Thursday, August 17, 2006

Another Good Thinker and Writer on Economics

Most economists know Arnold Kling, another of my favorites. Although we don't agree on everything, he's always open-minded, always provocative, makes excellent points, expresses himself with ease, and has firm knowledge of his subject.

Arnold Kling
[Thanks to econlib.org for the photo.]

His latest article is about how people prefer obeying easy albeit incorrect directives, to going to the trouble of acquiring useful knowledge that is difficult to extract from other than readily observable data. In other words, we jump to conclusions rather than carry out blind and random experimentation.

Here's the salient point he makes:

"For the most part, consumers and taxpayers would rather not know whether education, health care, and foreign aid are cost-effective. Instead, people would rather 'trust the experts' and attribute high skill levels to educators, doctors, and aid agencies. And, of course, the experts would like us to continue to pay their salaries without questioning their results. As on many other issues, in seeking cost-benefit analysis [good] economists are fighting an uphill battle." [Others are taking personal advantage of the downhill but very profitable slide towards sensationalism.] [My editing. kd]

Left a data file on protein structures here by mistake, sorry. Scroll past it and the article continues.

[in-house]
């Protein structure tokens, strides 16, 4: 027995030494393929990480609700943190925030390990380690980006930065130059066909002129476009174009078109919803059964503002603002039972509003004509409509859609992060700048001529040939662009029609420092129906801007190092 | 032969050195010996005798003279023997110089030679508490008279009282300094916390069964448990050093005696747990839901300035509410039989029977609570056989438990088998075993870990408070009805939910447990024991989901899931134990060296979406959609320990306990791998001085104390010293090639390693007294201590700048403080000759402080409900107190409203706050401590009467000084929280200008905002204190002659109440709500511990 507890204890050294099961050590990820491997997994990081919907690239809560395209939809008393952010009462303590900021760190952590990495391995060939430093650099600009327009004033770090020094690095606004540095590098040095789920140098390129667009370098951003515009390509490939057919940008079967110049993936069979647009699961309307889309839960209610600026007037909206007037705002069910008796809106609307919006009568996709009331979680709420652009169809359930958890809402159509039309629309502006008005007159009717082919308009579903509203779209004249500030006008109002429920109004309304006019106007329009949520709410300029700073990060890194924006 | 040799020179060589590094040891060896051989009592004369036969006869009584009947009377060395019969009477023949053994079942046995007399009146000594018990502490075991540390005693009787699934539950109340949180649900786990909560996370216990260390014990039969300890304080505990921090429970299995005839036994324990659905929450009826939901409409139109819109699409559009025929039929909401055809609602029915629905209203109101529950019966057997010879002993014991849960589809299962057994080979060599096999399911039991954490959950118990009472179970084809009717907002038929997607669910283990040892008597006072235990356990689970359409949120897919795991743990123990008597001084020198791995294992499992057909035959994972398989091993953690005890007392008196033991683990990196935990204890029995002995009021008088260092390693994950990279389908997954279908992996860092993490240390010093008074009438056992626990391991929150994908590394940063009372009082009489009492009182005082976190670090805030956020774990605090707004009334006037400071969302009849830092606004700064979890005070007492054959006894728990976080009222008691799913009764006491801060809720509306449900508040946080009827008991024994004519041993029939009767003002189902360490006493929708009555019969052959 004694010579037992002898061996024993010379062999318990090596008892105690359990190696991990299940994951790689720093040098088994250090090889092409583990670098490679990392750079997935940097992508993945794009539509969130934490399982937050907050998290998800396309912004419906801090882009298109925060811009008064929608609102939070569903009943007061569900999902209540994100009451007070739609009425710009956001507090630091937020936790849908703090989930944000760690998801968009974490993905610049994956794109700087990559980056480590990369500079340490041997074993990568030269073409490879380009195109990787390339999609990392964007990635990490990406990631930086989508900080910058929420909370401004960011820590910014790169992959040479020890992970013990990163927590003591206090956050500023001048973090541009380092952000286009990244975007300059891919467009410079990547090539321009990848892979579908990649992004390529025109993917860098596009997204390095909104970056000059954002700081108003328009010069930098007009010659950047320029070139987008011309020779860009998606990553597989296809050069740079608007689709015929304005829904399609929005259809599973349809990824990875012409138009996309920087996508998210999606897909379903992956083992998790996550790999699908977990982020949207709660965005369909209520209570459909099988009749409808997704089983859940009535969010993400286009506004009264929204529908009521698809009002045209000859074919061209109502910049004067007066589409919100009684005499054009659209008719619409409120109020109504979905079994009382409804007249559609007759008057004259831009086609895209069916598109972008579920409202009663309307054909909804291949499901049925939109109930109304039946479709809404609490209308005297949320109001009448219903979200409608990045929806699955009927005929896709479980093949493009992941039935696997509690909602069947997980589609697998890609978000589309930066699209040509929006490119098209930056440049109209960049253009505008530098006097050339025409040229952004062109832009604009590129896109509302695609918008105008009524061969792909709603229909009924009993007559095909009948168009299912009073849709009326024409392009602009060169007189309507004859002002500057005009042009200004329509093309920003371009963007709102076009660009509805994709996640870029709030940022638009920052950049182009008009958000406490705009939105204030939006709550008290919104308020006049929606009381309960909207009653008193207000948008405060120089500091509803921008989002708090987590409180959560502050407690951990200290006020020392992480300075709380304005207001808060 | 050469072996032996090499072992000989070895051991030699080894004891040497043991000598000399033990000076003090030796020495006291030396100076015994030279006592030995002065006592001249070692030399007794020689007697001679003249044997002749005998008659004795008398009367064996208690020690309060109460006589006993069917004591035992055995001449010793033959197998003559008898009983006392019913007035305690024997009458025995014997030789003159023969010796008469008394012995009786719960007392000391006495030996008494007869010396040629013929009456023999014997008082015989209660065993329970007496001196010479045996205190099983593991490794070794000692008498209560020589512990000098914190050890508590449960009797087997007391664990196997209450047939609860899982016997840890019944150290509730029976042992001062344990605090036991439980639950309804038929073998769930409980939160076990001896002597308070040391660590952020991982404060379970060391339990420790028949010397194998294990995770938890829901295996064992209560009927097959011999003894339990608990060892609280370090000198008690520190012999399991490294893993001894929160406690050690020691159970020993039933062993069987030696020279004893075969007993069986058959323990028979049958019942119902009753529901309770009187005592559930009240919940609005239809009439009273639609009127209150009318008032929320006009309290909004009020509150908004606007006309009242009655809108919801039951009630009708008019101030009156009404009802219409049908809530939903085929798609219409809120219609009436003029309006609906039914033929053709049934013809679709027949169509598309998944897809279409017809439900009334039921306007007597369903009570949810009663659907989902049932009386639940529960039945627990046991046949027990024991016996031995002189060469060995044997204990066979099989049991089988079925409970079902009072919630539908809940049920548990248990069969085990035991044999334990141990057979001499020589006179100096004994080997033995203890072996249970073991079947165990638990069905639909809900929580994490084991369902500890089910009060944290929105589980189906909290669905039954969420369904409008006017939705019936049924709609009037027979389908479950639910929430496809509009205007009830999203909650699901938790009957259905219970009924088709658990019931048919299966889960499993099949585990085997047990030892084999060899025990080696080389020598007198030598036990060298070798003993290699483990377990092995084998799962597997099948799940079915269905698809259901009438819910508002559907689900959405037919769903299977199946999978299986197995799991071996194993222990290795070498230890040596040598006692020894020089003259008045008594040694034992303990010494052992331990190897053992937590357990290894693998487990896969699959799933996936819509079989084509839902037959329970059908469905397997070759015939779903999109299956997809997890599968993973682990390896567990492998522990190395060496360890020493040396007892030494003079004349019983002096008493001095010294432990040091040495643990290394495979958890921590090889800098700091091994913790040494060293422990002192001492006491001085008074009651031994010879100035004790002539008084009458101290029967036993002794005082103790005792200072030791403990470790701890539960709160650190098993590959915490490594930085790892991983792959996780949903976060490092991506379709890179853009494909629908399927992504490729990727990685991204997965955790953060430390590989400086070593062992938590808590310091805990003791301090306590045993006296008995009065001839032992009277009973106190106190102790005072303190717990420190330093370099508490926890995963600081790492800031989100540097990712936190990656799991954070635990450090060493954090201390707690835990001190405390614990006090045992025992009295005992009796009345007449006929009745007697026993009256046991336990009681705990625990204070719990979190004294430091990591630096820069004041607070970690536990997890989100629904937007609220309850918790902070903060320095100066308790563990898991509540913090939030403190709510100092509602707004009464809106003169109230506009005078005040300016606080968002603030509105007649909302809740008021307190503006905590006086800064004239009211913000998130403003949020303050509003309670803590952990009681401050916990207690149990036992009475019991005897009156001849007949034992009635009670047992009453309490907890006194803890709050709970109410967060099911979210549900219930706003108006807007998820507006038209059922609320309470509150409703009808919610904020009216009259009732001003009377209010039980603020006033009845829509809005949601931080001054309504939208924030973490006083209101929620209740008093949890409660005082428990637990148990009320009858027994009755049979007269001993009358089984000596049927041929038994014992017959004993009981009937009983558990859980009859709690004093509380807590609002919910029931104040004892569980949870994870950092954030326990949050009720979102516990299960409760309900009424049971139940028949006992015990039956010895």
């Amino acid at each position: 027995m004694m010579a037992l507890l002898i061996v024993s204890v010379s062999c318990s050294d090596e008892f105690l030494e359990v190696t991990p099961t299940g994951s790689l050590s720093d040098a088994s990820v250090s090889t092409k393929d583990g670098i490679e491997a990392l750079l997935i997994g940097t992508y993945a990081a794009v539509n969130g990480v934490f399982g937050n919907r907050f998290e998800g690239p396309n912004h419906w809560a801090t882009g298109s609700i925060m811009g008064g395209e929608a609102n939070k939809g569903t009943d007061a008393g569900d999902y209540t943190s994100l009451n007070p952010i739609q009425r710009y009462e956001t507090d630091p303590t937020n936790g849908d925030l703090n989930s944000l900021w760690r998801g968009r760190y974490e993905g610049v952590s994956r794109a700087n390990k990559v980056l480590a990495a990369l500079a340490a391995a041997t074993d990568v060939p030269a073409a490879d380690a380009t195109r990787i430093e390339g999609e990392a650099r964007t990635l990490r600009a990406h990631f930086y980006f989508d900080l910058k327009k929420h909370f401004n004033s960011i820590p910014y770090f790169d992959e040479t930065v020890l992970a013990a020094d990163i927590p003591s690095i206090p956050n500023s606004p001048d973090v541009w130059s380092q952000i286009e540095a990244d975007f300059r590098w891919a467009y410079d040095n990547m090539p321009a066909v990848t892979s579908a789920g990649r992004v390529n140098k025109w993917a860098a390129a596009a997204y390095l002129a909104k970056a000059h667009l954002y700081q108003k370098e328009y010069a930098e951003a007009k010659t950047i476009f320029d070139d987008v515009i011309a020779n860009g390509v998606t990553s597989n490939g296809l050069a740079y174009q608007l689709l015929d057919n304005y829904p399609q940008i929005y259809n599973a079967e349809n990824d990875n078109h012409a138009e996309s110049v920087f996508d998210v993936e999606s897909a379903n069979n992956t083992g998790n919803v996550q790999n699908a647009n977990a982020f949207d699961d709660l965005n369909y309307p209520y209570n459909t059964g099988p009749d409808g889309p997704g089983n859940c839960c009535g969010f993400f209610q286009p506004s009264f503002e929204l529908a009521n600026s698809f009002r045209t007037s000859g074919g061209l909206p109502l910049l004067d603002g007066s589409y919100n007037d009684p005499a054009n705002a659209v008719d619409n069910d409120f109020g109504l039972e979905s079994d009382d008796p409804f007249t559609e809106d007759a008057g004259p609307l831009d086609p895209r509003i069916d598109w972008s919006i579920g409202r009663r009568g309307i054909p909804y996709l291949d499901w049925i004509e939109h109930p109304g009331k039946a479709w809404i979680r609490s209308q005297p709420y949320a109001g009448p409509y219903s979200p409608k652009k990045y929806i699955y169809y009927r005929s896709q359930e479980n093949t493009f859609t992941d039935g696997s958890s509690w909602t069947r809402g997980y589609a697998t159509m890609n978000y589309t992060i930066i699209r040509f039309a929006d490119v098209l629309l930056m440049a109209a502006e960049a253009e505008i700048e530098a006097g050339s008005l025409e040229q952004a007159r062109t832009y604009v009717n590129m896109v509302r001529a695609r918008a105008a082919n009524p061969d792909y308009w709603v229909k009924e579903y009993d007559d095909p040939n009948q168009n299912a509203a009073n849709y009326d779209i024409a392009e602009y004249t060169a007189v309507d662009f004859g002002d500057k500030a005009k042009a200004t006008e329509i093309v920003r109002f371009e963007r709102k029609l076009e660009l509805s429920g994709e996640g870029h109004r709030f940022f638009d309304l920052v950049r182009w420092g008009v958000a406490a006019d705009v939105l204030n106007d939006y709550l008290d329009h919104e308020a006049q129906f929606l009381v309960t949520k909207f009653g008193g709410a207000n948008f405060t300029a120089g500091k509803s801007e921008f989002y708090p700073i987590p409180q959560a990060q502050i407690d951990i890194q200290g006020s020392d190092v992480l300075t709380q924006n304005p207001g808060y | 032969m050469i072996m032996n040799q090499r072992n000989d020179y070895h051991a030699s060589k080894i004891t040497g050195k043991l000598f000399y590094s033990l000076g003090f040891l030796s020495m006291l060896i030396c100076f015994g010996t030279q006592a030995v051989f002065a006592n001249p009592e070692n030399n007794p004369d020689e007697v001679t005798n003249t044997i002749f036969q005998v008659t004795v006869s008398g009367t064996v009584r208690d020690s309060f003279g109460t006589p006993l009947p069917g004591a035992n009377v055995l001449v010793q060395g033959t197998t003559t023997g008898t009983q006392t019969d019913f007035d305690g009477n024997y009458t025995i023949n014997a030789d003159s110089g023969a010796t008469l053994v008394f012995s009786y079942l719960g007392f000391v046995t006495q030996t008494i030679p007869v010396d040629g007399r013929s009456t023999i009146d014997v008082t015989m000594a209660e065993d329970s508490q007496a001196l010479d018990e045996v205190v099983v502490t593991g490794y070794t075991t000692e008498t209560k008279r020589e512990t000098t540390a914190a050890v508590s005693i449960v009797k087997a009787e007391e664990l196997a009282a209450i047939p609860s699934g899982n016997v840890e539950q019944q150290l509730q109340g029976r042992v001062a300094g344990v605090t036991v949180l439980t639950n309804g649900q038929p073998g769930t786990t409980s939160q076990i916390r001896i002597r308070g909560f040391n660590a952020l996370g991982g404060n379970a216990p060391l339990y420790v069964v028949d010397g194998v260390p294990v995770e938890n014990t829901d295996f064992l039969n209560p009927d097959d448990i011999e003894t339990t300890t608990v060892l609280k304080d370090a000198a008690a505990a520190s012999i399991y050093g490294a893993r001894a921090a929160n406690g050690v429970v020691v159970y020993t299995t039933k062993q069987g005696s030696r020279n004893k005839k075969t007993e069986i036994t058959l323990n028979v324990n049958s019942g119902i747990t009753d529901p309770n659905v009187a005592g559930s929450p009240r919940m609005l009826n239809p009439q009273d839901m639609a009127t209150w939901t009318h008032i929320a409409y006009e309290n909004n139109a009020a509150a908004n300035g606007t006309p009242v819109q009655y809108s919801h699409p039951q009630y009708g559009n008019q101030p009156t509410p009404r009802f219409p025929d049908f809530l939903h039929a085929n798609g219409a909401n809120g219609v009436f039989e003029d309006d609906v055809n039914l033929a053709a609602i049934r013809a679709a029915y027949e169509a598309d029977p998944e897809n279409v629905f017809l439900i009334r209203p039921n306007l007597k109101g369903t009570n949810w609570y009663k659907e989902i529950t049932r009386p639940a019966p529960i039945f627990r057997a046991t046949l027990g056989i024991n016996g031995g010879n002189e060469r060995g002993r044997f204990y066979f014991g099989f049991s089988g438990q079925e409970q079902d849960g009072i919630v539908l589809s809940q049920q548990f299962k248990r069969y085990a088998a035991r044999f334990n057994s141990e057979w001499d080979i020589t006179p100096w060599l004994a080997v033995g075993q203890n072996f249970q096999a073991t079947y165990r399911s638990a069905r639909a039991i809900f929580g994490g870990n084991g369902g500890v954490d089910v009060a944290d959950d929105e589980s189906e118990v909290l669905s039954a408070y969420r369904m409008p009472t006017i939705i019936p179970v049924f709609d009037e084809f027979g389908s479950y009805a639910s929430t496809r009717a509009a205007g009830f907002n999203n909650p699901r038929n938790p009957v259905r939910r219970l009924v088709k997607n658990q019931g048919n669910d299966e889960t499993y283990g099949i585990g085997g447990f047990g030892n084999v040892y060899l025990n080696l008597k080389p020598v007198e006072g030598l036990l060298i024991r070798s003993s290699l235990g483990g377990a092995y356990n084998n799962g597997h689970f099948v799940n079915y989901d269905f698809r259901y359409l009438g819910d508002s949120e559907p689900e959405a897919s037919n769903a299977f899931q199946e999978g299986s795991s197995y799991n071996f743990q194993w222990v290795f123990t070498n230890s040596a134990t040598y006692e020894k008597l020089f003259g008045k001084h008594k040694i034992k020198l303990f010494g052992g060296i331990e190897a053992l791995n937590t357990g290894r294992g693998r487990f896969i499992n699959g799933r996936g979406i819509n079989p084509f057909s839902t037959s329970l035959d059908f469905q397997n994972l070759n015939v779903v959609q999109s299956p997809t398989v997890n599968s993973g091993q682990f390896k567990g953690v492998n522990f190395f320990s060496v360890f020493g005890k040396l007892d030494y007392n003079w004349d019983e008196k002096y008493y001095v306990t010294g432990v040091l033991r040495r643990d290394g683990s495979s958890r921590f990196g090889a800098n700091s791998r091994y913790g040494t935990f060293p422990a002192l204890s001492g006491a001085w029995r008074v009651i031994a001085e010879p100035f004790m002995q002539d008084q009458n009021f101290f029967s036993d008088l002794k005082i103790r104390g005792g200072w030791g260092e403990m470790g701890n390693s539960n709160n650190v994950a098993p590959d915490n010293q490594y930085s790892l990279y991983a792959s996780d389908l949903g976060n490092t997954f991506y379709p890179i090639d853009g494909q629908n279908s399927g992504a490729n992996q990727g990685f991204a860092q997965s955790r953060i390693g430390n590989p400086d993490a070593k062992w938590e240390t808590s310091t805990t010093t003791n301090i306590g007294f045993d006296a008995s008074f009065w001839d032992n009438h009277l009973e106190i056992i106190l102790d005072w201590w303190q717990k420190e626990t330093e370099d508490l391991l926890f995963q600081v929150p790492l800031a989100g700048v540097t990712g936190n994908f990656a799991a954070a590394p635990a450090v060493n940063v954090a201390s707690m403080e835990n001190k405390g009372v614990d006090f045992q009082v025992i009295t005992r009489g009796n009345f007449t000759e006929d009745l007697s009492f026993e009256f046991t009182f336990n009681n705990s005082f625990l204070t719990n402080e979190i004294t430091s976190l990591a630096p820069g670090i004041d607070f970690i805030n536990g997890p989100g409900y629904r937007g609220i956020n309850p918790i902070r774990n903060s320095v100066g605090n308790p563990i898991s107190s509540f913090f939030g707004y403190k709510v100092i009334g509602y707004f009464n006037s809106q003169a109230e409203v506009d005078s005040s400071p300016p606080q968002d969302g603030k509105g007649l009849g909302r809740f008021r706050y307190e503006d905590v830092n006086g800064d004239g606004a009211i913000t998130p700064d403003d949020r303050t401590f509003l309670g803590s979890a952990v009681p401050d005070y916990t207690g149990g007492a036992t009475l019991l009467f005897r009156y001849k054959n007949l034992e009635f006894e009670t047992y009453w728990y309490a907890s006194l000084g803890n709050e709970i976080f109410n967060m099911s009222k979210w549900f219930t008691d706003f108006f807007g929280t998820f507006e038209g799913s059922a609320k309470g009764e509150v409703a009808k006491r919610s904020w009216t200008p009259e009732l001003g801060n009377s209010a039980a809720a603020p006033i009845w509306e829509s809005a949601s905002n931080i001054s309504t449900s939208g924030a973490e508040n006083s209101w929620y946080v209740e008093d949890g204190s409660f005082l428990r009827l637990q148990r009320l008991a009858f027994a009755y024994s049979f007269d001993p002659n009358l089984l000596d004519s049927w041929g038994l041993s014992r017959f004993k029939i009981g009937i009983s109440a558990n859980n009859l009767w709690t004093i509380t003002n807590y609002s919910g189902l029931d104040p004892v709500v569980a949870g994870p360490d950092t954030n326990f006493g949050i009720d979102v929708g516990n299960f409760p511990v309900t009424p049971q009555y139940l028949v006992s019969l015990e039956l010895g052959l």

He's got it so right.

Most of us humans have the capacity to analyze events and learn, but we only use this ability in a comparatively primitive fashion. In many life situations, this may get us by, but sometimes it leads to tragedy. It's the difference between, "It looks like he's guilty," and "The prosecution has shown us solid evidence and has proven that he is guilty." Or "This looks like the reason for it," when "this" is not the real cause at all.

As he points out, when it comes to economics, education, politics, helping the poor, [I'll add climatology], or health care, this tendency of ours to generalize and hypothesize without performing scientific due diligence has done great damage.

Scientists and researchers, and the politicians who depend on them, must be disciplined in such a way as to find useful results 99.999% of the time, and not allow haphazard judgments to cause serious damage through premature public announcements and laws that are counterproductive.

Arnold writes at econlib.org, and posts often there in his econlog. You can also find him at tcsdaily.com.

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